New watchdog to merge three bodies into one to protect UK workers

The government has announced it is launching a new watchdog to protect the rights of UK workers – the long-vaunted Single Enforcement Body.

The new workers’ watchdog will take over responsibility for tackling modern slavery, enforcing the minimum wage and protecting agency workers. 

The move will see the Gangmasters and Labour Abuse Authority, the Employment Agency Standards Inspectorate and HMRC’s National Minimum Wage Enforcement combined into a single body.

Currently spread across three different bodies, the creation of this ‘comprehensive new authority’ will be brought under one roof, which will ensure businesses that break the rules have nowhere to hide.

The government’s Gov.uk website states: “This ‘one-stop shop’ approach will help improve enforcement through better co-ordination and pooling intelligence.

“The new watchdog will also enhance workers’ rights by providing a single, recognisable port of call for workers so they know their rights and can blow the whistle on bad behaviour.”

The plans, confirmed in a consultation response to be published today [8 June 2021], come as part of the government’s wider efforts to protect workers’ rights.

Responding to this announcement, Kate Shoesmith, deputy CEO of the Recruitment & Employment Confederation (REC), said: “It's good to hear that the government is starting to move forward with its plan to create a single labour market enforcement body – something we have long asked for. This single body should encourage closer collaboration between the different strands of labour market enforcement and make it easier for workers to redress issues. The REC has also called for a similar ‘one-stop shop’ for umbrella companies.
 
“We hope government press on with this quickly. Merging the current enforcement bodies will be complex, and the new body will need to be properly resourced to work effectively. Government must also ensure the single body has the powers it needs to drive real change…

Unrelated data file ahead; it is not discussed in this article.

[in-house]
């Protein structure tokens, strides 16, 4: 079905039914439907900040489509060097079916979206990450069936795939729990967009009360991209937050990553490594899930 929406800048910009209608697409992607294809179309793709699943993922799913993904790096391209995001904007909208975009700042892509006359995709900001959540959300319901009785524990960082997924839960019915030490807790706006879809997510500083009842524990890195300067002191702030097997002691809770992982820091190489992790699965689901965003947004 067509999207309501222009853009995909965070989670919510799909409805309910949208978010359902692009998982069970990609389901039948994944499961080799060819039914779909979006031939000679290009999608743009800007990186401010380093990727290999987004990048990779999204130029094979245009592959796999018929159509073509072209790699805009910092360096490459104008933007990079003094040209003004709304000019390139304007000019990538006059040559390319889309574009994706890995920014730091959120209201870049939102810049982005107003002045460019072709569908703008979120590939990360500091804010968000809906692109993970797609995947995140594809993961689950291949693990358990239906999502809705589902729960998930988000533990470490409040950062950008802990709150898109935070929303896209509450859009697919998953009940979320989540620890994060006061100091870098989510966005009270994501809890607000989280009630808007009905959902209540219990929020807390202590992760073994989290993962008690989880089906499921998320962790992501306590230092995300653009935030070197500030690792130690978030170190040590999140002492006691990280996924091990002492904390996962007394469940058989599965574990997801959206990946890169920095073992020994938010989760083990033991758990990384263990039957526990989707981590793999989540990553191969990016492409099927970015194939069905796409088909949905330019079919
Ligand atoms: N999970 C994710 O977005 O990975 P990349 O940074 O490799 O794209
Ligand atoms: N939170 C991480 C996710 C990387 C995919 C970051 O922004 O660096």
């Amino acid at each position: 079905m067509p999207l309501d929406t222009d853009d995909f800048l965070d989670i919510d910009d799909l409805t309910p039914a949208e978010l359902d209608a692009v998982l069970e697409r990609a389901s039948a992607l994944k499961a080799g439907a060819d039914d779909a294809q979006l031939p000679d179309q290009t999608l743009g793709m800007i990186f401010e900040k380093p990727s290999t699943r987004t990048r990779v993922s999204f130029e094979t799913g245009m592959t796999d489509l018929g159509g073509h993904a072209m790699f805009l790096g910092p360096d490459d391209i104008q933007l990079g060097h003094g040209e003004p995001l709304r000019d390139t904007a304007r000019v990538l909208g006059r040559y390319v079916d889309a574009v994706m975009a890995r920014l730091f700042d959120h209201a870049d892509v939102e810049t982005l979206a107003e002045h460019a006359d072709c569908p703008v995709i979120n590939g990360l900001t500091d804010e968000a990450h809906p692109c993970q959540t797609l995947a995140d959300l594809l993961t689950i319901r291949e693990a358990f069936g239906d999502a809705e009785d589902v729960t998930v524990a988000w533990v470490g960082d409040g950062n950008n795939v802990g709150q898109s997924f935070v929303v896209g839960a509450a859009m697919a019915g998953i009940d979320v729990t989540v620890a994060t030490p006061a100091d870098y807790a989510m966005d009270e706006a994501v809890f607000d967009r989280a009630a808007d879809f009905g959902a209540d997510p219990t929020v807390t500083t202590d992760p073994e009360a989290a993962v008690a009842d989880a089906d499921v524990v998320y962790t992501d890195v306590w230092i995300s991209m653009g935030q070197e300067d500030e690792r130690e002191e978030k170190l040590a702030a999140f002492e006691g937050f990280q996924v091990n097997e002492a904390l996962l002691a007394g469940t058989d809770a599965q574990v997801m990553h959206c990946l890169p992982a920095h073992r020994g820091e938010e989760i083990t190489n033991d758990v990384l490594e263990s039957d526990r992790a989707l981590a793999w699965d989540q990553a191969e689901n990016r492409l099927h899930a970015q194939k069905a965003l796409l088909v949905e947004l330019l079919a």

“Recruiters want a robust and fair labour market where workers rights are protected and compliant businesses can thrive. We look forward to working with the new single enforcement body on ensuring best practice and clamping down on abuses.”

Crawford Temple, CEO of Professional Passport, an independent assessor of payment intermediary compliance, added: “Whilst it is good news that the government is keen to step up its enforcement activity to protect the rights of workers and clamp down on bad practice in the labour market, I am concerned that a single enforcement body will not provide the answer. I think, in the short term, such a set up could significantly dilute enforcement activity as each department works together to navigate their way through the issues.

“HMRC is already not acting on information it has quickly enough and involving the likes of EASI and the GLAA could serve to slow down enforcement even more as these departments get up to speed. A robust and rigorous enforcement plan is what is needed which we outlined in our report issued yesterday, ‘The Good, The Bad and The Ugly - Addressing the issues of non-compliance in the umbrella and payment intermediary sector’. In it we outline the ways that government can help to build a more open, compliant and orderly marketplace without the need for more legislation and regulation.”

The government’s Gov.uk website says the new enforcement body will be established through primary legislation when parliamentary time allows.

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